Friday, March 29, 2013

Kickstarter success!

The funds for the production of "78rpm" have been successfully raised on Kickstarter!

A big THANK YOU to all of the backers of this project.  And a thank you to Kickstarter too.  It's a fortunate thing to have this platform for fundraising as an alternative path to private and public grants and fellowships for cinematic artists, or the approach of finding financing through more profit-driven channels.  Sadly, there are too few opportunities for artists to fund their work.  And for those limited opportunities that do exist, the competition involved can be an unhealthy influence on the creative process.

I'm not suggesting that Kickstarter is easy.  But it does provide a very useful path for people who share a creative affinity to support projects which might otherwise have a more difficult path to the acquisition of funding.  And for you as a filmmaker, it is a tremendously encouraging and touching experience when people you respect turn around and support your project.  You can't put a dollar sign on what this means as an affirmation of the creative process.

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Several film shoots will be taking place in April in the NYC area.  And out-of-town shoots beginning in May.  Please stop by this blog again to check out how things are going!

"That's all."

Monday, March 18, 2013

Kickstarter rewards!

Spending a little time now preparing the rewards for backers of this film.  Here are some details on the lovely rewards for people backing the making of "78rpm" on Kickstarter between now and March 27th.

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Hand-made Thank You Postcards:  A big stack of postcards is ready, and before too long they'll be in the mail!

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The CD of 1920s Foxtrots is ready too.  Here is the track list of vintage music that awaits those project backers -- all recorded from my own 78 collection.  Performers include the Club Royal Orchestra, Paul Whiteman and his Orchestra, the Joseph C. Smith Orchestra, the Benson Orchestra, Johnny Hamp and his Kentucky Serenaders, The International Novelty Orchestra, and others.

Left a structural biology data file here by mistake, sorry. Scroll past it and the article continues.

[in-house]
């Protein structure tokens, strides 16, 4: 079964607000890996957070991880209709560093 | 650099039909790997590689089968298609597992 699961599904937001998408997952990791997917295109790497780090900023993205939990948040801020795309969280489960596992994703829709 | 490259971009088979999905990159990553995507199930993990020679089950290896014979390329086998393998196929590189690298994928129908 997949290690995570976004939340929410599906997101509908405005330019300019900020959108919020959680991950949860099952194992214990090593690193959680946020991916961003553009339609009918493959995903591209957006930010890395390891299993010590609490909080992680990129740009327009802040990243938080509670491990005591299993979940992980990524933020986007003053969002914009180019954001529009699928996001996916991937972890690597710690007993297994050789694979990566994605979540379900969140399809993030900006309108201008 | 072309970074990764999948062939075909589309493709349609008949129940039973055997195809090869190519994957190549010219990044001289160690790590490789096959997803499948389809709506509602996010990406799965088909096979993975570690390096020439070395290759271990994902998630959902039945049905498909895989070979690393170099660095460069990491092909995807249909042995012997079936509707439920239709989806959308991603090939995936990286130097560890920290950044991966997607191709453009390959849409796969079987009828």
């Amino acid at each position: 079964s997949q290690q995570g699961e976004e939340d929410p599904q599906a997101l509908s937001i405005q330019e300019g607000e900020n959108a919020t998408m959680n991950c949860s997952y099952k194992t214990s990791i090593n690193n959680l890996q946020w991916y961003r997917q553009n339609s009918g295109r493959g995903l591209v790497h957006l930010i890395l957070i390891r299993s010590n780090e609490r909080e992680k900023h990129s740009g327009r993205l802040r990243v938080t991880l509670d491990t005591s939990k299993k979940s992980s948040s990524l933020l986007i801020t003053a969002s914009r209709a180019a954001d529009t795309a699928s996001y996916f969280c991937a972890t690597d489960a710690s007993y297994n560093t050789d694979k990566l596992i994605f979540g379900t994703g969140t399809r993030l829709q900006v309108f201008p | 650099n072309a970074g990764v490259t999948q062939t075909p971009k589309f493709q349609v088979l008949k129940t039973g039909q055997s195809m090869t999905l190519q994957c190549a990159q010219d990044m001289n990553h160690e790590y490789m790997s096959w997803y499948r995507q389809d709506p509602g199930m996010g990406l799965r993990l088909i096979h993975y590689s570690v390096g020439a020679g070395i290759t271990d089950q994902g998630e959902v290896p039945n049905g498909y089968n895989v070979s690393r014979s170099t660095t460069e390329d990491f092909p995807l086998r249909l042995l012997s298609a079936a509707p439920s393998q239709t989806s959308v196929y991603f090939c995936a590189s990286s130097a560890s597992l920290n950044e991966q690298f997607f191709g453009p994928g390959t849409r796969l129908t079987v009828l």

“Blue” The Virginians, 1922  Victor 18933-B
“Black Bottom” Johnny Hamp's Kentucky Serenaders, 1926  Victor 20101-B
“The Vamp” Joseph C. Smith's Orchestra, 1919  Victor 18594-B
“Croon a Little Lullaby” International Novelty Orchestra, 1925  Victor 19752-B
“O Katharina!” Lou Gold and His Orchestra, 1925  Cameo 1311
“Sugar Plum” George Olsen and his Music, 1925  Victor 19859-B
“Biminy” George Olsen and His Music, 1924  Victor 19429-B
“I Wonder What’s Become of Sally?” Lido Venice Dance Orchestra, 1924  Perfect 14295 B
“Tell Me” Joseph C. Smith's Orchestra, 1919  Victor 18594-A
“Titina” International Novelty Orchestra, 1925  Victor 19586-B
“Mazie” All Star Trio, Assisted by their Orchestra, 1921  Victor 18738-A
“Just Snap your Fingers at Care — Darling" Paul Whiteman and His Orchestra, 1920  Victor 35704-A
“Vamp Me” The Bar Harbor Society Orchestra, 1921  Vocalion B 24448
“Who’ll Take My Place When I’m Gone?” Club Royal Orchestra, 1922  Victor 18919-A
“Sweet Lady” Paul Whiteman and His Orchestra, 1921  Victor 18803-A
“Yellow Dog Blues” Joseph C. Smith's Orchestra (featuring Harry Redman and his Laughing Trombone), 1919  Victor 18618-B
“Dardanella” Selvin's Novelty Orchestra, 1919  Victor 18633-A
“Somebody Stole My Gal” Ted Weems and His Orchestra, 1923  Victor 19212-B

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DVD of "Victrola Cinema."  This short piece was in some way a seed for the larger project: hand-developed black and white 16mm film paired with a 78 record as the soundtrack.  I've shown it with a "live" Victrola accompaniment, syncing the needle drop on screen with the live record player in the movie theater.  My little joke is that this short was produced with the old "Vitaphone" film sound system.  Well, not quite.